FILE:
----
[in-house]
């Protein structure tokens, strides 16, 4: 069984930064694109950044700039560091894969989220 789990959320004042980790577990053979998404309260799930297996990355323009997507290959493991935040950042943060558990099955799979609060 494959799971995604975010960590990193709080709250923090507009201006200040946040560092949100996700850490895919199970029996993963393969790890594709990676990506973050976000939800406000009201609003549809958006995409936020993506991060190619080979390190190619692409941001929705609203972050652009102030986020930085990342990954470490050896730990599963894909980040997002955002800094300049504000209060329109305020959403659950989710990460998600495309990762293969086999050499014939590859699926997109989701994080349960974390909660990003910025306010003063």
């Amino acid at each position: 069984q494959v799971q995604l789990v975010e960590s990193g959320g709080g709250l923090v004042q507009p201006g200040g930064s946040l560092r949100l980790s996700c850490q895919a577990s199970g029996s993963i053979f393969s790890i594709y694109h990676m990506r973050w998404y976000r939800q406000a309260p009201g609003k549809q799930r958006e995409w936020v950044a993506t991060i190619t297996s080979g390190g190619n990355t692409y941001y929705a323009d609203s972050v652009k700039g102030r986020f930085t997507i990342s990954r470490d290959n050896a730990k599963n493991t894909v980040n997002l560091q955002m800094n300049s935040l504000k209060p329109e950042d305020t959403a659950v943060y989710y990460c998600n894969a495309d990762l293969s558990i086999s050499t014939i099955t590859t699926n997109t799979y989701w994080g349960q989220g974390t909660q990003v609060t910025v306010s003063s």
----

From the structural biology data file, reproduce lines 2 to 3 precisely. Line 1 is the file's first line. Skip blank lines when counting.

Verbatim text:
């Protein structure tokens, strides 16, 4: 069984930064694109950044700039560091894969989220 789990959320004042980790577990053979998404309260799930297996990355323009997507290959493991935040950042943060558990099955799979609060 494959799971995604975010960590990193709080709250923090507009201006200040946040560092949100996700850490895919199970029996993963393969790890594709990676990506973050976000939800406000009201609003549809958006995409936020993506991060190619080979390190190619692409941001929705609203972050652009102030986020930085990342990954470490050896730990599963894909980040997002955002800094300049504000209060329109305020959403659950989710990460998600495309990762293969086999050499014939590859699926997109989701994080349960974390909660990003910025306010003063």
């Amino acid at each position: 069984q494959v799971q995604l789990v975010e960590s990193g959320g709080g709250l923090v004042q507009p201006g200040g930064s946040l560092r949100l980790s996700c850490q895919a577990s199970g029996s993963i053979f393969s790890i594709y694109h990676m990506r973050w998404y976000r939800q406000a309260p009201g609003k549809q799930r958006e995409w936020v950044a993506t991060i190619t297996s080979g390190g190619n990355t692409y941001y929705a323009d609203s972050v652009k700039g102030r986020f930085t997507i990342s990954r470490d290959n050896a730990k599963n493991t894909v980040n997002l560091q955002m800094n300049s935040l504000k209060p329109e950042d305020t959403a659950v943060y989710y990460c998600n894969a495309d990762l293969s558990i086999s050499t014939i099955t590859t699926n997109t799979y989701w994080g349960q989220g974390t909660q990003v609060t910025v306010s003063s």